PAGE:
The surprises in my mind were twofold. And this is what I think we can take from what we saw last night, and there may be more surprises as we process the data more. The first is the degree to which Trump improved on his standing in 2016 with Hispanics, particularly Hispanic males. I’m not going to off-the-cuff theorize about why that happened or try to explain it. There is stuff out there that people that are doing but I think at this time point, we need to just acknowledge that it happened and then figure out why it happened. It happened in Florida with Cuban and Venezuelan communities. That’s less of a surprise. But it also happened in Texas. And it also happened in Nevada. And so how Trump managed to get more Hispanic votes than expected, I think is surprise number one.

Surprise number two, and maybe it’s a little bit less of a surprise to those of us deeply immersed in this stuff, but probably will surprise casual viewers of election politics, is … the fact that we had an extremely high turnout election did not help the Democrats. Part of the Democrats’ mantra is “we need everyone to vote, if everyone votes, we’re going to do better.”

Well, more people voted yesterday than have voted in any presidential election ever. And a higher percentage of the electorate voted in any election since 1900. And that’s great. I mean, civic democracy is good. We want everyone to vote. All those are good things. What yesterday showed is that it’s not clear who that helps in terms of the two parties. And that will vary by region and by area, and that Democrats should not assume, “Oh, we got high turnout, we’re gonna win.”

Amy Cobb
Hmm. So you know, just a quick, maybe a quick recap. I know a lot of people are saying, oh, polling data…you know, we were so far ahead in the polls, it should have been a landslide. But I just want to reiterate, Stu, from what I remember you posting about last week, I think we’re well within the margin of error for what they had stated that Biden’s possible lead was.

Stuart Shapiro
Yeah, and you’re seeing lots of hot takes out there about the polling right now. And that is definitely one of the things we need to wait for the final results on. The final polling average on FiveThirtyEight.com was Biden by about 8 or 8 1/2 points. Biden will likely win the popular vote by less than that. But it could be as many as five points. And if it’s five points, that’s well within the margin of error of where we were… where the polling average told us we would be.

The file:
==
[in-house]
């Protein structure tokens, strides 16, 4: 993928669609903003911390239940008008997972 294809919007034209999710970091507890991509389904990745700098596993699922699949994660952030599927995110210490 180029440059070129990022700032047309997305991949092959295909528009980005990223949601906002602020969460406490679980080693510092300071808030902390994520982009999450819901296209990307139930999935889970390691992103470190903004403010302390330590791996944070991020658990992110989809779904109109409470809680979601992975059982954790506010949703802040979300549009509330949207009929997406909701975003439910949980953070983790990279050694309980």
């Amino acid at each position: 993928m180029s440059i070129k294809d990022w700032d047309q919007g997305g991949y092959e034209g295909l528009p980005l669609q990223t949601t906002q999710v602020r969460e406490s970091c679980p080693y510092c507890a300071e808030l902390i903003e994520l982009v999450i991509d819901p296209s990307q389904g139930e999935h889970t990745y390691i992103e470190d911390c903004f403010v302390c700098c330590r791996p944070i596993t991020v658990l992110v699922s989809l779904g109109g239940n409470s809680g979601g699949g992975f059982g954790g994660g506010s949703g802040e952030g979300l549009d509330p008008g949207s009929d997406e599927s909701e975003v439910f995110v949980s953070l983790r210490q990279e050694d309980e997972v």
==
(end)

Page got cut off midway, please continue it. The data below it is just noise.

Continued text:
Now that doesn’t mean that in particular places, the polls weren’t off by more than that. And it’s quite possible that we see that in Florida, and in Texas, and Nevada, the states I mentioned before. Which is largely driven, I think, to an error in estimating the Hispanic vote, which is why that was a surprise. So there were some mistakes. I think there always might be some mistakes. But again, it’s not like we are in an outcome that is far outside the line of expectations there.

Amy Cobb
So I think because you’re tired, and I think a lot of us are tired that have watched this. I have one more question. And then maybe we can talk in a week or so because things will be all confirmed, and we’ll feel much better about it, right? How are the next few days, weeks… I mean, I realize a lot of this is you having to imagine where we are, but what does it look like for us for the next couple of days, weeks and maybe months ahead?

Stuart Shapiro
So yeah, let’s take those in turn. And first, in the next day, today… Wednesday, and I don’t know when people will be listening to this. But today, we will likely have results in Wisconsin and Arizona finalized. We will likely have results in Michigan by Friday at the latest. And hopefully, we’ll have results in Pennsylvania by then, although Pennsylvania may take longer. Georgia I’m not sure about. So we should have more information coming in as the week goes along here. So that’s where we are in the next few days.